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Old 11-01-2013, 05:11 PM   #16
bcla
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Quote:
Originally Posted by Prisstina View Post
Will do! I'm pretty paranoid about having multiple backups *everywhere* in case of a disaster scenario.



Ugh, yikes to the destroyed Asus. That's rotten.

Thanks for the info about bit rot and how stored data can decay/disappear.

Sometimes it feels like companies are making machines and components that just aren't as reliable anymore...or maybe I'm too cynical.
Some people have multiple computers and often don't turn them on and expect that the data will remain intact indefinitely. I think you could bury a hard drive in a hermetically sealed box for 50 years and it should work if you can find a compatible interface.

Even if you don't understand the physics, it's not that hard to understand. Flash memory records data via electrons being "shot" into an insulator layer. This insulator can keep the data there intact until enough of it eventually leaks out. The more and more times that the data has been erased, the less intact the insulator is.

One big benefit of solid state storage like flash memory is that it's far less susceptible to damage from mechanical shock. There are all sorts of methods used to protect hard drives, and they still get damaged. However, the real benefit is speed. The read speeds of state of the art solid-state drives is much, much faster than the best hard drives. They're also extremely quiet and use considerably less power than hard drives.

The most important thing is that these drives have self diagnostics that will tell the operating system that the drive is approaching failure. While a lot of people thought of these drives as lasting nearly forever, they're not. It would be technically possible to solder the drive directly onto the main board with the RAM and CPU, but that's generally not a great idea. We get that with smart phones, but those will generally be replaced. However, I can imagine someone with a MacBook Air who will have a functioning machine for 7-10 years and will want to have the drive replaced.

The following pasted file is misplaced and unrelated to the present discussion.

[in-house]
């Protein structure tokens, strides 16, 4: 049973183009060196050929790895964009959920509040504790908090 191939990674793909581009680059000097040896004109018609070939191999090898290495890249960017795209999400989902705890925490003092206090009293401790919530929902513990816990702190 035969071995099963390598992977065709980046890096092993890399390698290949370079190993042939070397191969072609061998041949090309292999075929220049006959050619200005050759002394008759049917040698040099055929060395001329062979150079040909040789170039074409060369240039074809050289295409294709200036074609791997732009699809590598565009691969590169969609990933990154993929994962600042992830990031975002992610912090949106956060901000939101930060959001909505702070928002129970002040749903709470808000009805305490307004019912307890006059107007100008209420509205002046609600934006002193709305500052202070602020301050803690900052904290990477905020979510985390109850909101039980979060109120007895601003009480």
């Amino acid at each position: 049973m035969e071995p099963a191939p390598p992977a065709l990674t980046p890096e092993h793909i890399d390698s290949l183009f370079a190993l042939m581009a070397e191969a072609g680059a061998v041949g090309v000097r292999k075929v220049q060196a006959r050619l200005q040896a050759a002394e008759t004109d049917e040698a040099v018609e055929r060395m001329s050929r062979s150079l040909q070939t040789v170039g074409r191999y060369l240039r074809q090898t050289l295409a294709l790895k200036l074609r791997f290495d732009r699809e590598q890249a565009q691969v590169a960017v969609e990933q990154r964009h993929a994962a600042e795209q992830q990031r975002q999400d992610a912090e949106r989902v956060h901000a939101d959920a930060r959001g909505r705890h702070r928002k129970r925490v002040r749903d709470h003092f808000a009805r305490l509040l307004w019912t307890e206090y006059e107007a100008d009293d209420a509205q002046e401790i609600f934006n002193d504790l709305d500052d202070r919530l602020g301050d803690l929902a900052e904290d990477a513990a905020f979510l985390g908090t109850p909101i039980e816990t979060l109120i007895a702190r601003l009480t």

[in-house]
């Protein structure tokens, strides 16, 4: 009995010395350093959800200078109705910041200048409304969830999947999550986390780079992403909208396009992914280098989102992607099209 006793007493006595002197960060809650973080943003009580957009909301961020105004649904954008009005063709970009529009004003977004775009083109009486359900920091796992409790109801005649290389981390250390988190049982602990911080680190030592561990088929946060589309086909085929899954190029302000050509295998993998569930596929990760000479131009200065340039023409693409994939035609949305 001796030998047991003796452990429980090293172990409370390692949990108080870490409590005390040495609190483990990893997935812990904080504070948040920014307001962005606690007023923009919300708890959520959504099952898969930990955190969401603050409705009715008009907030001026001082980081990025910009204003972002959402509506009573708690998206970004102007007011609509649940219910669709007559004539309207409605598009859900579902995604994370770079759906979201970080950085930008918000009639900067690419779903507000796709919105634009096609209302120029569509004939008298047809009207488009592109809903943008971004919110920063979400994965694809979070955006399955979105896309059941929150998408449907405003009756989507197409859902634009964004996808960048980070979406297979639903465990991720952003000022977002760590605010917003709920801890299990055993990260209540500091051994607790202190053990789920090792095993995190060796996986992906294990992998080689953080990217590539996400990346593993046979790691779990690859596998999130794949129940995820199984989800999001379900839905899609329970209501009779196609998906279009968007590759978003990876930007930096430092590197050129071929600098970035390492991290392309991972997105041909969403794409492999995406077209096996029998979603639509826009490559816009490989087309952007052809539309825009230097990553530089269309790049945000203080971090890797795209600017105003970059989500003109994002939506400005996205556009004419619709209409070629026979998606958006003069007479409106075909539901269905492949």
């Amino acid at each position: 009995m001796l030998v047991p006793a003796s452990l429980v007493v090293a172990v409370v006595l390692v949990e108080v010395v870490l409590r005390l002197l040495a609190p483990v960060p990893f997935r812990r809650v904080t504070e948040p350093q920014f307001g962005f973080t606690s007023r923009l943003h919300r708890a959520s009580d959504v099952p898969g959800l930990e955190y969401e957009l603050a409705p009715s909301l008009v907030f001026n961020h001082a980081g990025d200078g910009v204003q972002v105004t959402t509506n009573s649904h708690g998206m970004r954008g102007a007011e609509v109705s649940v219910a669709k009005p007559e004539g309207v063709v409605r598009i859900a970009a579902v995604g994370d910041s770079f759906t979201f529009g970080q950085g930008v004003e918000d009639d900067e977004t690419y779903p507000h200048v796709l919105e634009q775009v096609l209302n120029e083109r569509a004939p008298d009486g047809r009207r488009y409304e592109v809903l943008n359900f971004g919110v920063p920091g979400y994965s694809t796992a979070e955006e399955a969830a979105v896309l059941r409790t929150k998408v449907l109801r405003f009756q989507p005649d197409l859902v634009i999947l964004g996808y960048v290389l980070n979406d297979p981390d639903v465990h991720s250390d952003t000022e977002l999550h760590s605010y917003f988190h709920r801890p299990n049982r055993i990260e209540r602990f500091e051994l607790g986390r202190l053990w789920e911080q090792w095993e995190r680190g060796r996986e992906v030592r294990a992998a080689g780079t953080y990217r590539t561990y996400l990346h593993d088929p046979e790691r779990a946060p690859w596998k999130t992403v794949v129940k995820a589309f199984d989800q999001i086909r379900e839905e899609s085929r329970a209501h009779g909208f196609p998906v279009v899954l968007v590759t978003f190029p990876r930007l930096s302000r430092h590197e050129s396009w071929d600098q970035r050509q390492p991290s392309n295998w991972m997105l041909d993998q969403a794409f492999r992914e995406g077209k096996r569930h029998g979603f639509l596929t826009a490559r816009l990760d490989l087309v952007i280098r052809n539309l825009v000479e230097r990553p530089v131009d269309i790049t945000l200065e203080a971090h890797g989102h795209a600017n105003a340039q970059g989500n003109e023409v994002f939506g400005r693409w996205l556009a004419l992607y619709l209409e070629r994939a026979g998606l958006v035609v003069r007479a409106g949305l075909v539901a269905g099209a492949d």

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Old 11-01-2013, 05:23 PM   #17
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I was looking at laptops and ultra books last summer and was told to avoid flash memory because unlike a hard drive, it can't be replaced if it fails. True or false?
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Old 11-01-2013, 05:47 PM   #18
bcla
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Originally Posted by jrmasm View Post
I was looking at laptops and ultra books last summer and was told to avoid flash memory because unlike a hard drive, it can't be replaced if it fails. True or false?
Depends on the machine. Some machines come with standard SATA drives and can be replaced with either hard drives or solid state drives. Others come in the form of a "daughter card". I don't know of any that aren't at least theoretically replaceable. However, what Apple has right now for machines that only use solid state drives uses a proprietary connector. Frankly a solid state drive in a hard drive "form factor" wastes a lot of volume. By switching to a thin card only, they can make the machine really thin. Some places sell what they claim is compatible with certain MacBook Air models:

http://eshop.macsales.com/shop/SSD/OWC/

If you've got a smart phone, basically the built-in storage is on a solid-state drive that can't be replaced if it fails.
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